A Colorado man recently returned to the hospital where he spent 20 days battling COVID-19 in order to thank the doctors and nurses who saved his life.
On Wednesday, Jacob Larson went back to UCHealth Longs Peak Hospital in Longmont to sing for the staff while they ate lunch at their annual summer barbecue, according to CBS affiliate KCNC.
In attendance for his surprise performance was physician and hospitalist Dr. Aiman Rauf, who treated Larson after he contracted COVID-19 in March 2020, the outlet reported.
Larson was intubated for 13 of the 20 days he spent in the hospital’s ICU, leaving Rauf with concerns that he would not be able to continue working as a wedding and event singer.
“I was worried that he would never be able to sing again,” Rauf told KCNC.
RELATED VIDEO: FDA Grants Full Approval to Pfizer’s COVID Vaccine
But those fears were put behind her this week when Larson showed up and began singing at the barbecue.
“It’s a surreal experience to be able to come and perform for the people who saved my life,” Larson told KCNC of the full-circle moment.
According to the outlet, UCHealth holds a barbecue lunch for its staff each summer, but this was the first time that a former patient performed.
When Rauf showed up to the outdoor performance and saw Larson, she couldn’t help but hug him and say, “I admitted you to this hospital. It is so good to see you! You know you were our first COVID patient, right?”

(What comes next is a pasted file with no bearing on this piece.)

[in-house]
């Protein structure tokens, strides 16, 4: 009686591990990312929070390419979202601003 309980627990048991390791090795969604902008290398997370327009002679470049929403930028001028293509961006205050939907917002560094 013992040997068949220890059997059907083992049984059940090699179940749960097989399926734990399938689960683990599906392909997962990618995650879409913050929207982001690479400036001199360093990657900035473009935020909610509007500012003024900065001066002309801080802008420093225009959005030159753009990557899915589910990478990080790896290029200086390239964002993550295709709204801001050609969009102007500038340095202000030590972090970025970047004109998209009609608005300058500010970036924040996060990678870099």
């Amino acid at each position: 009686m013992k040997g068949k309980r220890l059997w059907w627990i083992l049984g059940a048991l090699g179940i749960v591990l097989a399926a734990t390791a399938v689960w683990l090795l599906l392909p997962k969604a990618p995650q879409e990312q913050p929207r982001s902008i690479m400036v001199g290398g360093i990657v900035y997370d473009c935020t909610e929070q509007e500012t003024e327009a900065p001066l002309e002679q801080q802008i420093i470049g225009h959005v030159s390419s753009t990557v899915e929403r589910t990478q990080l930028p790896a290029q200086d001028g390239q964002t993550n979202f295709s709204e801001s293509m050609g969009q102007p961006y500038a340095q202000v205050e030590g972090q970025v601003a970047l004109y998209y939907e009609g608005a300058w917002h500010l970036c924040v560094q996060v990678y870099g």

In addition to thanking the medical professionals, Larson used the opportunity to encourage others to get the COVID-19 vaccine, just as he did in the time since his hospitalization, KCNC reported.
“I’m absolutely encouraging people to get their vaccine,” Larson told the outlet. “Let’s get through this. This is the answer. It is time to move past and do this together.”
Rauf noted that every COVID-19 patient currently in their hospital did not get vaccinated.
“The biggest ‘thank you’ anyone can give their health care provider is to go get their COVID vaccine,” the doctor explained to KCNC. “I’m grateful that he made it to this point because a lot of our patients have not.”
As information about the coronavirus pandemic rapidly changes, PEOPLE is committed to providing the most recent data in our coverage. Some of the information in this story may have changed after publication. For the latest on COVID-19, readers are encouraged to use online resources from CDC, WHO, and local public health departments. To help provide doctors and nurses on the front lines with life-saving medical resources, donate to Direct Relief here.